I vividly remember my first visit to the Musée d’Orsay in Paris, that cavernous museum lodged in a Beaux-Arts former railway station. After floating, enraptured, from one Impressionist gallery to the next, I turned a corner and suddenly found myself facing one of Monet’s famous series of water lily paintings. I’d seen pictures of this in Janson’s 1962 History of Art, and in slide shows back in art college classes, but here I was, actually standing in front of the massive original.
I burst into tears.
This spontaneous reaction was utterly surprising to me – but it might not be for those who study such reactions. This was likely, as Italian psychiatrist Dr. Graziella Magherinifirst described it in 1979, just a simple case of “La Sindrome di Stendhal” or Florence Syndrome. Looking at great art, she maintained, just might be hard on your mental health. Continue reading →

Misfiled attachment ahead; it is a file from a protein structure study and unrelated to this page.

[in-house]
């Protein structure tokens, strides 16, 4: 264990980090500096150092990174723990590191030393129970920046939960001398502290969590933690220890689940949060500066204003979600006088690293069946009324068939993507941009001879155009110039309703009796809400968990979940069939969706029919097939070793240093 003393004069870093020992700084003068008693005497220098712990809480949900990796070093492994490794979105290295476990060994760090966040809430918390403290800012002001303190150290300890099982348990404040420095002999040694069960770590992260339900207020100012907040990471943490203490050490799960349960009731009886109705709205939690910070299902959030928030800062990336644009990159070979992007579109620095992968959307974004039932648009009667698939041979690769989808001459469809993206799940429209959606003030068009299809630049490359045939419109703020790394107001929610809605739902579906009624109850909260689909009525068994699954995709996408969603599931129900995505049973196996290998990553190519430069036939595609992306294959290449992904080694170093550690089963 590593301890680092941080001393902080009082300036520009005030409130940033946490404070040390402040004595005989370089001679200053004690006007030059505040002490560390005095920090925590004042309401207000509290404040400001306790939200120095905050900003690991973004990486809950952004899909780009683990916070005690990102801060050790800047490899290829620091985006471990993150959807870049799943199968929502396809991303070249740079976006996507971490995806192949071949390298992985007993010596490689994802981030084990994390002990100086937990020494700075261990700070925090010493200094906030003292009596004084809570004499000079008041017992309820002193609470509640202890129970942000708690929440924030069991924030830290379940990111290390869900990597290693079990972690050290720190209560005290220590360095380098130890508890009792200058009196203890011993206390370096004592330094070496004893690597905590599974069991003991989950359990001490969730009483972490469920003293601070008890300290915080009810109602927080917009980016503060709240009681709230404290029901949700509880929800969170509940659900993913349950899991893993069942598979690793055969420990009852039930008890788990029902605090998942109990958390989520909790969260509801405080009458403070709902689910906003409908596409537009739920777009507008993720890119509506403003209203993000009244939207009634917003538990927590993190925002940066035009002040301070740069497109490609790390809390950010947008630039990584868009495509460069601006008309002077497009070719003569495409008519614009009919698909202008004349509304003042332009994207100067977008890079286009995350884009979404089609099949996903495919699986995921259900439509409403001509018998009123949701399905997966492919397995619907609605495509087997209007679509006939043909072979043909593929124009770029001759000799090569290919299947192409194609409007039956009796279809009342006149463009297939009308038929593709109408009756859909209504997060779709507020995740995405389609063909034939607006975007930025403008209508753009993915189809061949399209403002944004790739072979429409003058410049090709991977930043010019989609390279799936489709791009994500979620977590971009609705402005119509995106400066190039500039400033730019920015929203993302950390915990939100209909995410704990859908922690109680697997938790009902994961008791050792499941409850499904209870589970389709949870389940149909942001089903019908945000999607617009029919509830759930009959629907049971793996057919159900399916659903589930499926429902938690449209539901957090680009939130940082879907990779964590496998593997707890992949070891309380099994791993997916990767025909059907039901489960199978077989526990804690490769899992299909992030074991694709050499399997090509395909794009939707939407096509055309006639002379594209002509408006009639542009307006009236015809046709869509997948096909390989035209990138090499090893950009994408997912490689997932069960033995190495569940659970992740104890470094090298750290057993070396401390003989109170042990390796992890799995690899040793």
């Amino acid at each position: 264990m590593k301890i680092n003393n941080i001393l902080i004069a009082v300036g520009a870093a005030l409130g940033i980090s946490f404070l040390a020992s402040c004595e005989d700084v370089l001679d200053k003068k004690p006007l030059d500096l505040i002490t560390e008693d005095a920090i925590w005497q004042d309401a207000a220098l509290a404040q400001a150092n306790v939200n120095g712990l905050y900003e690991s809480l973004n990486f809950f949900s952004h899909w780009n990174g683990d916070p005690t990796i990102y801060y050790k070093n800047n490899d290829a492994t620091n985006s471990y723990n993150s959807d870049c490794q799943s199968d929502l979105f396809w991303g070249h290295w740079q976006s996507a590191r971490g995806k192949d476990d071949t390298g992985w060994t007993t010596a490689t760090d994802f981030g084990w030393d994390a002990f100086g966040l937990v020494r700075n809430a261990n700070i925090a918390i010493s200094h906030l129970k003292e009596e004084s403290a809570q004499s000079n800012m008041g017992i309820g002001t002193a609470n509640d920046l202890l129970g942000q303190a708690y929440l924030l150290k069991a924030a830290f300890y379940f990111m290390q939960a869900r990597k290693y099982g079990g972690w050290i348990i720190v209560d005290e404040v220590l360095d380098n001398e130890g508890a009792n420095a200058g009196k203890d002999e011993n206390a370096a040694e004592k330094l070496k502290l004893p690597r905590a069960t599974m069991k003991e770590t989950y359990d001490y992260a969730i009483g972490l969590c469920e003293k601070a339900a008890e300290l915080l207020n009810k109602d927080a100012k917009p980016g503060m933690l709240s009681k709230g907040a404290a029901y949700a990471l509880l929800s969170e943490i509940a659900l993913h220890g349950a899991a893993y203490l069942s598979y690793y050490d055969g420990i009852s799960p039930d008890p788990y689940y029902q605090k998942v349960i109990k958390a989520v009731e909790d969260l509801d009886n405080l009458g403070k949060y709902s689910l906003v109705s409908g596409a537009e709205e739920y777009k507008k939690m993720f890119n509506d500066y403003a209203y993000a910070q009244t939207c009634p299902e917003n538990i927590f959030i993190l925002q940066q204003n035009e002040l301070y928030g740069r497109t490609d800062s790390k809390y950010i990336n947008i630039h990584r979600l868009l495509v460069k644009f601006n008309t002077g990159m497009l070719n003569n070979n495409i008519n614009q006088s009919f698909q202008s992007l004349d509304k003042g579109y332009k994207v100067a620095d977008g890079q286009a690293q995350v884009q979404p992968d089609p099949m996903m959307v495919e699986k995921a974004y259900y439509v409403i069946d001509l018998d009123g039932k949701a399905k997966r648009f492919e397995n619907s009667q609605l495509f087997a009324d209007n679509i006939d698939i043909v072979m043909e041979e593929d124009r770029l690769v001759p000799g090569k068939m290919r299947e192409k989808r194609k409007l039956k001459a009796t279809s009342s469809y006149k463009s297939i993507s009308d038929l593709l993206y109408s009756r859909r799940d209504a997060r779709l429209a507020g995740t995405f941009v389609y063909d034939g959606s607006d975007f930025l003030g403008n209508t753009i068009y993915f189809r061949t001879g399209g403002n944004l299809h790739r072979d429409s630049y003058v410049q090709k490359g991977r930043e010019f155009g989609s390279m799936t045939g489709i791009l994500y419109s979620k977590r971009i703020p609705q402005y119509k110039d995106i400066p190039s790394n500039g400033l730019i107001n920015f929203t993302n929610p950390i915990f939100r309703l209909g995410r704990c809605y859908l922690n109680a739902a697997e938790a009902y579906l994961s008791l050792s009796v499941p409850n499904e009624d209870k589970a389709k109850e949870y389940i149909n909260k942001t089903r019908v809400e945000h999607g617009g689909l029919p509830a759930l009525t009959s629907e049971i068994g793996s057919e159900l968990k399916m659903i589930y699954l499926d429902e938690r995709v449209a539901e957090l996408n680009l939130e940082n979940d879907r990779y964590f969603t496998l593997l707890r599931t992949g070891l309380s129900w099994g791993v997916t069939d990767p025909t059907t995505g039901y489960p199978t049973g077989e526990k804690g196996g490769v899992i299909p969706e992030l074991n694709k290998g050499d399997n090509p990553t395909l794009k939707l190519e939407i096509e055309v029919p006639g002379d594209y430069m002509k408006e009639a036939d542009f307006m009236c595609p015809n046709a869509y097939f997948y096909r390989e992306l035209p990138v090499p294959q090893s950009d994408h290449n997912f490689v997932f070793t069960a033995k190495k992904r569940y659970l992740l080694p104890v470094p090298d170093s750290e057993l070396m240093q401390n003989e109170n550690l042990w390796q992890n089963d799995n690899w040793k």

It’s back-to-school time, warn the editors at Consumer Reports, and that means it’s time to answer an annual question:
“How tasty are lunch box options when your children won’t eat fresh fruit?”
The answer, say the kids who recently taste-tested packaged fruit cups for Consumer Reports:
Let me interrupt this fascinating bit of science for full disclosure: as a mother of two (one of whom was only rarely picky, the other a bottomless pit of imminent starvation), I feel compelled to say that any kid of mine who would dare to advise me that they “won’t eat fresh fruit” would be going hungry. Continue reading →
In essence, Dr. Allen Frances is the guy who wrote the book on mental illness. As editor of the 4th edition of the psychiatric reference book called the Diagnostic and Statistical Manual of Mental Disorders (universally known as the DSM-IV), he now makes this grim admission about what’s been called the “bible” of the psychiatric profession:“We made mistakes that had terrible consequences.” Continue reading →